US 2322595 A
Description (OCR text may contain errors)
June 22, 1943. J. SCHADE LOOSE LEAF 800K CONSTRUCTION Filed NOV. 24, 1941 INVENTOR Jo/m' Jul/117E KTTOR YS Patented June 22, 1943 2,322,595 LOOSE-LEAF BOOK CONSTRUCTION John Schade, Holyoke, Mass, assignor to National Blank Book Company, Holyoke, Mass, a corporation of Massachusetts Application November 24, 1941, Serial No. 420,179
This invention relates to improvements in loose-leaf book constructions. It is particularly useful in a large ring binder, one carrying twoinch rings for example. However, the principles of construction to be disclosed are useful also in small binders.
The main object is to provide an efficient binder, of economical construction. of simple and good appearance. As this object is accomplished by specific arrangements of parts and suitable material, I will disclose the best embodiment known to me for the purpose.
In the drawing Fig. l is a section of the book;
Fig. 2 is a perspective of two parts hinged in the back panel;
Fig. 3 is a section of cloth strips used to hinge the parts of Fig. 2;
Fig. 4 is a detail section for comparison with Fig. 1;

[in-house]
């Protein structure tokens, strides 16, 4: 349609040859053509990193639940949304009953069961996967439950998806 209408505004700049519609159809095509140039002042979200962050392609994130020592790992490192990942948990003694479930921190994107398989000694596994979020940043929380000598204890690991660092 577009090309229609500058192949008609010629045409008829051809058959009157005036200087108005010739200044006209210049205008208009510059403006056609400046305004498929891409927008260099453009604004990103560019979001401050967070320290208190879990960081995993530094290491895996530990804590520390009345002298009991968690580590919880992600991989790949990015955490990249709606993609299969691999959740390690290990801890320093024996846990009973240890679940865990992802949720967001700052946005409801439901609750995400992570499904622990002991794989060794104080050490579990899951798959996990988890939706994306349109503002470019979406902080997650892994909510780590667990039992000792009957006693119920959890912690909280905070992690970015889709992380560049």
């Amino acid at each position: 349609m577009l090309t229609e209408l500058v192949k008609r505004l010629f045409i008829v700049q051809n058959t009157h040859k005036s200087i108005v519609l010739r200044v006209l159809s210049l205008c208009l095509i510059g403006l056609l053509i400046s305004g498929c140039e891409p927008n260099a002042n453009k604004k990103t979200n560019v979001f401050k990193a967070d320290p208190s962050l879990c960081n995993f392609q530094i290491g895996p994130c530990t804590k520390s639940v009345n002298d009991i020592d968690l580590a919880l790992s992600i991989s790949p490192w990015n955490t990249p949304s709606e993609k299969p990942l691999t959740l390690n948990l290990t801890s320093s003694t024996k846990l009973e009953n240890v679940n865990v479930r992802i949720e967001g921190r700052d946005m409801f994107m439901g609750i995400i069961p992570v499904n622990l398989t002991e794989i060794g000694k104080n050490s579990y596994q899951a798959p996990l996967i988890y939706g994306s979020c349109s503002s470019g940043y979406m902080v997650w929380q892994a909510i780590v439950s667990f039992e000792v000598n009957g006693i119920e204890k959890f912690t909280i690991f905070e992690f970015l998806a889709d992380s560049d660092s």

Fig. 5 is a detail of strips used in the book construction; and
Fig. 6 is a detail of a suitable lock for the parts of Fig. 2.
Referring to Fig. 1, the book shown has covers I. and 2 hinged to back panel 3. The parts 4 and 5 of Fig. 2, made ofwood, plastic, or fiber for example, are mounted on the back panel. The complementary ring halves 6 and l are fastened firmly to these parts in any suitable manner. Each set of ring halves moves with the part 4 or 5 to which that set is fastened. The rings are moved to open or closed positions, seen in Figs. 1 and 4, by moving parts 4 and 5 on their hinge construction.
Such parts are hinged by the strips of Fig. 3. Strip 8 is sewed on its center line to the center line of strip 9. Portions 8 are fastened as by adhesive, one to the vertical wall of part 4 and the other to the vertical wall of part 5. Portions 9 are likewise fastened to the under sides of parts 6 and 5. This arrangement hinges parts i and 5 in an effective manner. The interengaging pin 4 and socket 5' acting as a dowel pin construction (Figs. 2 and 4) prevent the parts from twisting and straining in their desired closed position. This feature is also useful to avoid misalignment of the ends of the ring halves when they are closed. Instead of this sort of pin and socket arrangement, a tongue and groove construction could be substituted.
When parts 4 and 5 are moved to close the rings, the lock l3 (Fig. 6), pivoted to one part, is adapted to push down by finger end 14. This engages flange IS in slot [6 (see Fig. 2) to hold the parts together. Thus, the rings may be locked in closed position. Pushing down finger end ll will permit the parts to turn down and open the rings.
It will be noted that parts 4 and 5, carrying the sets of ring halves, the lock [3. and hinge strips, make a unit assembly. It provides what may be considered a complete loose leaf mechanism. It is adapted to be fastened to the back panel of the book binding case.